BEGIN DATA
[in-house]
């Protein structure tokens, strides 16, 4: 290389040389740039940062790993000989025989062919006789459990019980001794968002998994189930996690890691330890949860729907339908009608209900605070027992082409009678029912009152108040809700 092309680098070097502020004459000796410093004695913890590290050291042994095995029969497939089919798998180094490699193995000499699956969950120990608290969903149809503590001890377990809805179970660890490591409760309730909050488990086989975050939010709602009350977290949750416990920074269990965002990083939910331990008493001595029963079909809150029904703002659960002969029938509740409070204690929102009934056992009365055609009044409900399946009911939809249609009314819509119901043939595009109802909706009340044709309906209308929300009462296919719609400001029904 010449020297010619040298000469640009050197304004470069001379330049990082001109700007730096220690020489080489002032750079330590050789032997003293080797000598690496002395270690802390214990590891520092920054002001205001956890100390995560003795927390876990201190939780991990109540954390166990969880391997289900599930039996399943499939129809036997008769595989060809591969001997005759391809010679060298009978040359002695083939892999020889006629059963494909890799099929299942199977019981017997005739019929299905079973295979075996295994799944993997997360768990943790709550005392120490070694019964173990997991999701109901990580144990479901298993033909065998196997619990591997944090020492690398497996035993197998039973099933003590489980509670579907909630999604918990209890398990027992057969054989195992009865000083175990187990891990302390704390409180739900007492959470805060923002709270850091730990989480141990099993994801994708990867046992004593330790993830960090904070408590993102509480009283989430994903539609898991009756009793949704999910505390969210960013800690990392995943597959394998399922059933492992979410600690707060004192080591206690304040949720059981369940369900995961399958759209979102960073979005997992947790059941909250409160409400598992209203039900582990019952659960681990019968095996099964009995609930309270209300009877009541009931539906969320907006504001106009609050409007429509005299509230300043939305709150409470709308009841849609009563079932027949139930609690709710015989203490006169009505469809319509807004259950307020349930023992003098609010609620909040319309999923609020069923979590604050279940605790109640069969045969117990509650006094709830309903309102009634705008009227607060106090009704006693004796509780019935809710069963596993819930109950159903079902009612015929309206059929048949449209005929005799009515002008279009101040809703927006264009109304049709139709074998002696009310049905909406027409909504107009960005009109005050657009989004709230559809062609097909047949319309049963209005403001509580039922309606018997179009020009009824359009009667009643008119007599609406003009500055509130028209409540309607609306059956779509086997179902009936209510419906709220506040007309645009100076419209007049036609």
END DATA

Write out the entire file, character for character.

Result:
[in-house]
């Protein structure tokens, strides 16, 4: 290389040389740039940062790993000989025989062919006789459990019980001794968002998994189930996690890691330890949860729907339908009608209900605070027992082409009678029912009152108040809700 092309680098070097502020004459000796410093004695913890590290050291042994095995029969497939089919798998180094490699193995000499699956969950120990608290969903149809503590001890377990809805179970660890490591409760309730909050488990086989975050939010709602009350977290949750416990920074269990965002990083939910331990008493001595029963079909809150029904703002659960002969029938509740409070204690929102009934056992009365055609009044409900399946009911939809249609009314819509119901043939595009109802909706009340044709309906209308929300009462296919719609400001029904 010449020297010619040298000469640009050197304004470069001379330049990082001109700007730096220690020489080489002032750079330590050789032997003293080797000598690496002395270690802390214990590891520092920054002001205001956890100390995560003795927390876990201190939780991990109540954390166990969880391997289900599930039996399943499939129809036997008769595989060809591969001997005759391809010679060298009978040359002695083939892999020889006629059963494909890799099929299942199977019981017997005739019929299905079973295979075996295994799944993997997360768990943790709550005392120490070694019964173990997991999701109901990580144990479901298993033909065998196997619990591997944090020492690398497996035993197998039973099933003590489980509670579907909630999604918990209890398990027992057969054989195992009865000083175990187990891990302390704390409180739900007492959470805060923002709270850091730990989480141990099993994801994708990867046992004593330790993830960090904070408590993102509480009283989430994903539609898991009756009793949704999910505390969210960013800690990392995943597959394998399922059933492992979410600690707060004192080591206690304040949720059981369940369900995961399958759209979102960073979005997992947790059941909250409160409400598992209203039900582990019952659960681990019968095996099964009995609930309270209300009877009541009931539906969320907006504001106009609050409007429509005299509230300043939305709150409470709308009841849609009563079932027949139930609690709710015989203490006169009505469809319509807004259950307020349930023992003098609010609620909040319309999923609020069923979590604050279940605790109640069969045969117990509650006094709830309903309102009634705008009227607060106090009704006693004796509780019935809710069963596993819930109950159903079902009612015929309206059929048949449209005929005799009515002008279009101040809703927006264009109304049709139709074998002696009310049905909406027409909504107009960005009109005050657009989004709230559809062609097909047949319309049963209005403001509580039922309606018997179009020009009824359009009667009643008119007599609406003009500055509130028209409540309607609306059956779509086997179902009936209510419906709220506040007309645009100076419209007049036609």